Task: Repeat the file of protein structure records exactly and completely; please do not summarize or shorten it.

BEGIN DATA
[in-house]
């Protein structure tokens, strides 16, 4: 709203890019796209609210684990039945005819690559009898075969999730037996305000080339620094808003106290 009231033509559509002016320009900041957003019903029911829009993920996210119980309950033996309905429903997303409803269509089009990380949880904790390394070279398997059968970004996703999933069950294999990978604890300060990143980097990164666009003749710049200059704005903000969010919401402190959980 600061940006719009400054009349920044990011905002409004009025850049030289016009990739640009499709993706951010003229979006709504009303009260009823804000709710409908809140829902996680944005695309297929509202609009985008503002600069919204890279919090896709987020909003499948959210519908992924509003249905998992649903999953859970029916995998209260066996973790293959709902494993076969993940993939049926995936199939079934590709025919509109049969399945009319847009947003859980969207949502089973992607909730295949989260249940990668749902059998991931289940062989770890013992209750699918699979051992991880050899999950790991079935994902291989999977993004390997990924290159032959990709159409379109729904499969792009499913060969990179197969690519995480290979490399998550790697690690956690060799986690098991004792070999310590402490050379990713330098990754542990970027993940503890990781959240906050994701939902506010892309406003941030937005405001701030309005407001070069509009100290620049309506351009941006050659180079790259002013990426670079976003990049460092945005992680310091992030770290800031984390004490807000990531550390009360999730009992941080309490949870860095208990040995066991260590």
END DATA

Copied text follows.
[in-house]
């Protein structure tokens, strides 16, 4: 709203890019796209609210684990039945005819690559009898075969999730037996305000080339620094808003106290 009231033509559509002016320009900041957003019903029911829009993920996210119980309950033996309905429903997303409803269509089009990380949880904790390394070279398997059968970004996703999933069950294999990978604890300060990143980097990164666009003749710049200059704005903000969010919401402190959980 600061940006719009400054009349920044990011905002409004009025850049030289016009990739640009499709993706951010003229979006709504009303009260009823804000709710409908809140829902996680944005695309297929509202609009985008503002600069919204890279919090896709987020909003499948959210519908992924509003249905998992649903999953859970029916995998209260066996973790293959709902494993076969993940993939049926995936199939079934590709025919509109049969399945009319847009947003859980969207949502089973992607909730295949989260249940990668749902059998991931289940062989770890013992209750699918699979051992991880050899999950790991079935994902291989999977993004390997990924290159032959990709159409379109729904499969792009499913060969990179197969690519995480290979490399998550790697690690956690060799986690098991004792070999310590402490050379990713330098990754542990970027993940503890990781959240906050994701939902506010892309406003941030937005405001701030309005407001070069509009100290620049309506351009941006050659180079790259002013990426670079976003990049460092945005992680310091992030770290800031984390004490807000990531550390009360999730009992941080309490949870860095208990040995066991260590």